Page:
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Jos. A. Bank Defying Men’s Wearhouse Said to Pursue Eddie Bauer

Jos. A. Bank Defying Men's Wearhouse Said to Pursue Eddie Bauer

Jos. A. Bank Clothiers Inc. (JOSB:US), which
today told Men’s Wearhouse Inc. (MW:US) it won’t enter buyout talks, has
been looking at other acquisitions including retailer Eddie
Bauer, people familiar with the matter said.

Jos. A. Bank sent a letter today telling Men’s Wearhouse
that a $57.50-a-share bid undervalues the company and that
managers see no reason to enter negotiations. Meanwhile, Jos. A.
Bank has held preliminary talks to acquire outdoor clothing
retailer Eddie Bauer, said one of the people, who asked not to
be identified because the talks are private.

The two actions show Hampstead, Maryland-based Jos. A. Bank
is stiffening resistance against any acquisition effort by
larger competitor Men’s Wearhouse. Today’s letter is part of a
five-month drama in which the two companies have tried to
acquire the other, with each insisting on control of a combined

Jos. A. Bank has had preliminary talks about buying Eddie
Bauer from owner Golden Gate Capital, one of the people said.
Golden Gate isn’t running an auction and is only talking with
Jos. A. Bank, the person said.

Aaron Palash, a spokesman hired to represent Houston-based
Men’s Wearhouse, didn’t immediately return a call seeking
comment. Tom Davies, a spokesman hired to represent Jos. A.
Bank, declined to comment on Eddie Bauer or other possible
acquisition targets. Paul Kranhold, an outside spokesman for
Eddie Bauer owner Golden Gate, declined to comment. The Wall
Street Journal reported the interest in Eddie Bauer on Feb. 1.

Eddie Bauer

Jos. A. Bank, in an earlier filing, disclosed an interest
in pursuing other targets it didn’t identify. While talks for
Eddie Bauer are the main focus now, one of the other retailers
considered was men’s clothier Brooks Brothers Inc., one of the
people said. Arthur Wayne, a spokesman for Brooks Brothers,
didn’t immediately respond to an e-mail seeking comment.

Golden Gate had committed financing to help Jos. A. Bank
buy Men’s Wearhouse as part of an unsolicited $2.3 billion bid
in October. Men’s Wearhouse rebuffed that overture; the two
sides never entered talks and the two companies have been in
conflict since then.

Men’s Wearhouse made its own offer for Jos. A. Bank in
November, raised that bid in January, and said it will directly
approach Jos. A. Bank’s shareholders with a cash tender offer.

In its letter today, Jos. A. Bank said the Men’s Wearhouse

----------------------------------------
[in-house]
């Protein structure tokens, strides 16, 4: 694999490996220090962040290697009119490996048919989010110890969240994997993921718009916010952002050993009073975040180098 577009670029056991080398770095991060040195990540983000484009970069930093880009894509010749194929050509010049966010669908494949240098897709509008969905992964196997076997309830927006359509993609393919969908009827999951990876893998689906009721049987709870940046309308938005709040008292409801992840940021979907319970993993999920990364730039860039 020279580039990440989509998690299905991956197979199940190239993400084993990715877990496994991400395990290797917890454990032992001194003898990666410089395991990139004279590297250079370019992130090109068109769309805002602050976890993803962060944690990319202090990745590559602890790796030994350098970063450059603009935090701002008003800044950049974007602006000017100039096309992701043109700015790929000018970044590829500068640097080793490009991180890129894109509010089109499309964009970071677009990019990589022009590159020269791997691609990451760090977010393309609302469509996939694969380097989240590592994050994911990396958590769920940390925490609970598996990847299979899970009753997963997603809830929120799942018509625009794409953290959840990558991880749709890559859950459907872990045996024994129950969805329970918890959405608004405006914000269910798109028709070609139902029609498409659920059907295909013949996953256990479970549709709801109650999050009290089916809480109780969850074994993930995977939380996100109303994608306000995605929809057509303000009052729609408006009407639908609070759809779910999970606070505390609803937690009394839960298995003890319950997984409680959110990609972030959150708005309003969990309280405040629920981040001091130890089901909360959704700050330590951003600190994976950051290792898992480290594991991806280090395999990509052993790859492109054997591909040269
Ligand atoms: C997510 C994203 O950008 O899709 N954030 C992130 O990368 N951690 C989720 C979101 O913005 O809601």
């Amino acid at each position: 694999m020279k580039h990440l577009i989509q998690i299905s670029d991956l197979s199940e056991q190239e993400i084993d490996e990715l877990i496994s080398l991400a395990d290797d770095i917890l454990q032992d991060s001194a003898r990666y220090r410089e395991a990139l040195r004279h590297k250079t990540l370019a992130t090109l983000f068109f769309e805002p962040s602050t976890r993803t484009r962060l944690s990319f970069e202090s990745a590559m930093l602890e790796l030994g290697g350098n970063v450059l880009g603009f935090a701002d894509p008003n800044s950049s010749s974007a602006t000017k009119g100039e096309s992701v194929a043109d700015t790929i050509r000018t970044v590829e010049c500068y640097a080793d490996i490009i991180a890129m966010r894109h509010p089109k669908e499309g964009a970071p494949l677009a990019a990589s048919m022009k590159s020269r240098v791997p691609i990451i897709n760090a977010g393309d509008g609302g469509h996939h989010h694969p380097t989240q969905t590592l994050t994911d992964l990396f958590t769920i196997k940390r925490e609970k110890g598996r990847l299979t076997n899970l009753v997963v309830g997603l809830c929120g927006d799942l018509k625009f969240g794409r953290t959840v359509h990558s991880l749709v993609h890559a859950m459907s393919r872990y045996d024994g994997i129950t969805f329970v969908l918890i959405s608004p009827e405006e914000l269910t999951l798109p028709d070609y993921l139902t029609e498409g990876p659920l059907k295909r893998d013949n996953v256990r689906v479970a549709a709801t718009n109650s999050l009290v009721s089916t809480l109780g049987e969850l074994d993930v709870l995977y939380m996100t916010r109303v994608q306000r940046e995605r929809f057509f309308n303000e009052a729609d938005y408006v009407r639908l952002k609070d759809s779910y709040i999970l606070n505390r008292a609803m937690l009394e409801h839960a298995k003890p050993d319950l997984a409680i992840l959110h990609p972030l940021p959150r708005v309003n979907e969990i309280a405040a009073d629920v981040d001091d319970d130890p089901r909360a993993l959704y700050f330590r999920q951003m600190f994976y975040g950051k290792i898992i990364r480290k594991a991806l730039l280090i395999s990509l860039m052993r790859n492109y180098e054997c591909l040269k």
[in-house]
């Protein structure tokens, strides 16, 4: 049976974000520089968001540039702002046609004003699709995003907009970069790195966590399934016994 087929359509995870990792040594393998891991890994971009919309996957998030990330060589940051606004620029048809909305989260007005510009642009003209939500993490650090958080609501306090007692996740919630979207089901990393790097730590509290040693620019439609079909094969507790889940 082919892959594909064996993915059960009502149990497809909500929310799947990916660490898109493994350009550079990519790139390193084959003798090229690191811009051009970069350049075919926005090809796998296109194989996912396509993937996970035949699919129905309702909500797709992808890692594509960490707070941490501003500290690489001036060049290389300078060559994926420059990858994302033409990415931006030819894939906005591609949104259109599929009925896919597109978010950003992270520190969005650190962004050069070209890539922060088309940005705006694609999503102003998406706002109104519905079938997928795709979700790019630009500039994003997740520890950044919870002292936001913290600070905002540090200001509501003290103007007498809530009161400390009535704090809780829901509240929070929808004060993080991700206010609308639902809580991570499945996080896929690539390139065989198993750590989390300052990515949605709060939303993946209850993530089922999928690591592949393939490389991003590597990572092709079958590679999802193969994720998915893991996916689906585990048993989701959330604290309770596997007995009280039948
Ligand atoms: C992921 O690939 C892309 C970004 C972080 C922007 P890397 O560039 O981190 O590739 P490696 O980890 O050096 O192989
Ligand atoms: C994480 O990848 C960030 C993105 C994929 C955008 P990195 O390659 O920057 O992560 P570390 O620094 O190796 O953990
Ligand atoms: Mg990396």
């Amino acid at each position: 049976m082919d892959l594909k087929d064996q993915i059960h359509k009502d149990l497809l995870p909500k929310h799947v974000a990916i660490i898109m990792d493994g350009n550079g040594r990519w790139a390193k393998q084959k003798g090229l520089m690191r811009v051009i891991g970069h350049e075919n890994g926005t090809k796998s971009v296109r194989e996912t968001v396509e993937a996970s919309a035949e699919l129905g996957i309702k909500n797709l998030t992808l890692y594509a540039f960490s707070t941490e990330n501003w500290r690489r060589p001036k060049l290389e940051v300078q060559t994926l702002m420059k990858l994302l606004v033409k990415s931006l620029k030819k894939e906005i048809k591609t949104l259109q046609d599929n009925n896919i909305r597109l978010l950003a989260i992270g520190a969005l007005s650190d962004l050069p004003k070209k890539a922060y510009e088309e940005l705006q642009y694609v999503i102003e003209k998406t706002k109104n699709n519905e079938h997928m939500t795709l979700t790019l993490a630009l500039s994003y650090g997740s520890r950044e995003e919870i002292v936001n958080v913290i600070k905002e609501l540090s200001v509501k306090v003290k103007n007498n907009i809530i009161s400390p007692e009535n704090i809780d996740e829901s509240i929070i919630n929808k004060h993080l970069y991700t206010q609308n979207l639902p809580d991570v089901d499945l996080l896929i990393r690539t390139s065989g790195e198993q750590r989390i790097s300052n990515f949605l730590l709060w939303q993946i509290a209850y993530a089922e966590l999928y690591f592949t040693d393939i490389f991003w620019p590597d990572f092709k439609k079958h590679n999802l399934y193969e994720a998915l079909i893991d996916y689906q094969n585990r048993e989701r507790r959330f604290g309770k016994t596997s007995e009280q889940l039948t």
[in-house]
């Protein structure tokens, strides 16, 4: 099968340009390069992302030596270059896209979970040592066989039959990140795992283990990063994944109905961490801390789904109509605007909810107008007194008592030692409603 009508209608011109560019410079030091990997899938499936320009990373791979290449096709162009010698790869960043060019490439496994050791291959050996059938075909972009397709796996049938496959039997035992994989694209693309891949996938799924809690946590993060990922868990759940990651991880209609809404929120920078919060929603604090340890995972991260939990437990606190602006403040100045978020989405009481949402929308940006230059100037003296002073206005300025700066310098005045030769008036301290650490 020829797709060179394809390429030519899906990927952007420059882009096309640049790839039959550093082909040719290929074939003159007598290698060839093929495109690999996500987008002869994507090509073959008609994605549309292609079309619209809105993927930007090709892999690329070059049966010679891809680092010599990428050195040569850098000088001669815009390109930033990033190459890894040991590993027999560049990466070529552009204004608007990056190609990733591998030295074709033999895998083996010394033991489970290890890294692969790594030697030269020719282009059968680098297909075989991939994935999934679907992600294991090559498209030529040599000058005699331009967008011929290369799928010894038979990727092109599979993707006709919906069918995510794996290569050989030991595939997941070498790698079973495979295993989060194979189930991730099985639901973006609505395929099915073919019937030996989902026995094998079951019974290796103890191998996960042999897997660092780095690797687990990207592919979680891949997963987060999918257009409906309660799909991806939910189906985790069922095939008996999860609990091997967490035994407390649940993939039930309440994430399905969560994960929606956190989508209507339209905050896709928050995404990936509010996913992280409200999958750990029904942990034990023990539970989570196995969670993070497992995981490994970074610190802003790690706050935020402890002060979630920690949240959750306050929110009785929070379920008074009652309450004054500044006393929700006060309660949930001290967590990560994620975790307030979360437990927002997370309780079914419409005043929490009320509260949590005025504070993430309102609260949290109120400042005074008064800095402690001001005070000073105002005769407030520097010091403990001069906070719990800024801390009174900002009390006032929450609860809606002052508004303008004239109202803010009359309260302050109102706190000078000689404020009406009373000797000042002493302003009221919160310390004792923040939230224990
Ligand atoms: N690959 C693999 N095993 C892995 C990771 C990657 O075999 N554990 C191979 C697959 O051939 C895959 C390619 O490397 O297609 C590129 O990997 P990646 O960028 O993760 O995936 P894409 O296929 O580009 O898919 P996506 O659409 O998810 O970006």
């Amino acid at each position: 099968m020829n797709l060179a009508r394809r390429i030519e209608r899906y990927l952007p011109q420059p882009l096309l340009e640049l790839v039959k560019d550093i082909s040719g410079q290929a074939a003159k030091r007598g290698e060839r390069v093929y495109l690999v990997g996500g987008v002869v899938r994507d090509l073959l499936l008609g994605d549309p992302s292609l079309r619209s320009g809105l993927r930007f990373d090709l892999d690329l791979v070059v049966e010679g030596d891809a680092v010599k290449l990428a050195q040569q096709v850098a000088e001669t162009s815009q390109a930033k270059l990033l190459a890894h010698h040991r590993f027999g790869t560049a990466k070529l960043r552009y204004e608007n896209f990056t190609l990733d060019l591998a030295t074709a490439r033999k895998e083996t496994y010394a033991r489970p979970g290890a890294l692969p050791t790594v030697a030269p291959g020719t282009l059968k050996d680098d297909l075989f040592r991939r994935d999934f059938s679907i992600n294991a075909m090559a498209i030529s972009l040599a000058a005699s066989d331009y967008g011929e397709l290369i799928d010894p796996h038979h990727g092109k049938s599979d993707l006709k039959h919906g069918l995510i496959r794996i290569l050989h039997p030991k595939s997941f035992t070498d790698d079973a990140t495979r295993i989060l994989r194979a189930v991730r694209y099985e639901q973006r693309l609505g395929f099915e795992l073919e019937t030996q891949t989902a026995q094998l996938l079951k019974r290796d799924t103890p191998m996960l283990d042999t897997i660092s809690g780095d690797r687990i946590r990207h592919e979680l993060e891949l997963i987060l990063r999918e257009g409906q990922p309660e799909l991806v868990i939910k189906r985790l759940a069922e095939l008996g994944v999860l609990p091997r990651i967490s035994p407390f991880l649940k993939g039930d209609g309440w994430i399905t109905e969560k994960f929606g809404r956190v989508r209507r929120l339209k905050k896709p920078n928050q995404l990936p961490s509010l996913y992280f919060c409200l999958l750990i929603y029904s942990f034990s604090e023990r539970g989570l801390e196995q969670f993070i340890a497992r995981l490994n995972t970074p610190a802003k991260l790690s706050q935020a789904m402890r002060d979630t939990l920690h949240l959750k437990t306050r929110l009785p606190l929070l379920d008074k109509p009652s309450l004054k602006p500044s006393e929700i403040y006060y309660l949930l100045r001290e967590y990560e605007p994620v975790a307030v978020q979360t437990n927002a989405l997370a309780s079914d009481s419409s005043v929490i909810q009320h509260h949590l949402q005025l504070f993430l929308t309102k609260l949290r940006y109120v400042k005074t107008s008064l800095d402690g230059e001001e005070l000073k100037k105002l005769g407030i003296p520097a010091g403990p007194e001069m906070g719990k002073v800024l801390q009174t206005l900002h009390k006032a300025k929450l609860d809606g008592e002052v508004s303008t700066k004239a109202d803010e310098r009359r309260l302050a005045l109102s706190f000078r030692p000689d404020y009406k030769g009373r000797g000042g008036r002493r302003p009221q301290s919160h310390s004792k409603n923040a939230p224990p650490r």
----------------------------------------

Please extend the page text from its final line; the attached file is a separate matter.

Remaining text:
offer “substantially undervalues our company” and that “we
see no benefit in commencing negotiations with Men’s

Shareholder Pressure

Jos. A. Bank also raised antitrust concerns about any
merger between the two companies even though it had previously
offered to buy Men’s Wearhouse. In the letter, Jos. A. Bank
noted Men’s Wearhouse had received a second request for
information from the Federal Trade Commission, which the company
said happens in only 2 percent of deals.

Any move by Jos. A. Bank that gets in the way of a deal for
Men’s Wearhouse may be received badly by shareholders. Hedge
fund Eminence Capital, which owns 5 percent of Jos. A. Bank, has
pressured the company to negotiate with Men’s Wearhouse and
filed a lawsuit to compel discussions. At least five other
shareholders, who collectively own about 17 percent of the
stock, have asked Jos. A. Bank to enter into negotiations with
Men’s Wearhouse, people familiar with the matter said last week.

Jos. A. Bank strengthened its acquisition-defense plan
early this year to repel its rival. The company on Jan. 3 said
it lowered its poison pill threshold to 10 percent, meaning
Men’s Wearhouse can buy only 10 percent of Jos. A. Bank’s shares
in the tender offer before Jos. A. Bank will issue new, cheaper
shares to dilute the suitor’s stake.

Barring cooperation from Jos. A. Bank, Men’s Wearhouse will
have to wait until its target’s annual meeting for new board
members to be elected and to remove the poison pill.

To contact the reporter on this story:
David Welch in New York at

To contact the editor responsible for this story:
Jeffrey McCracken at

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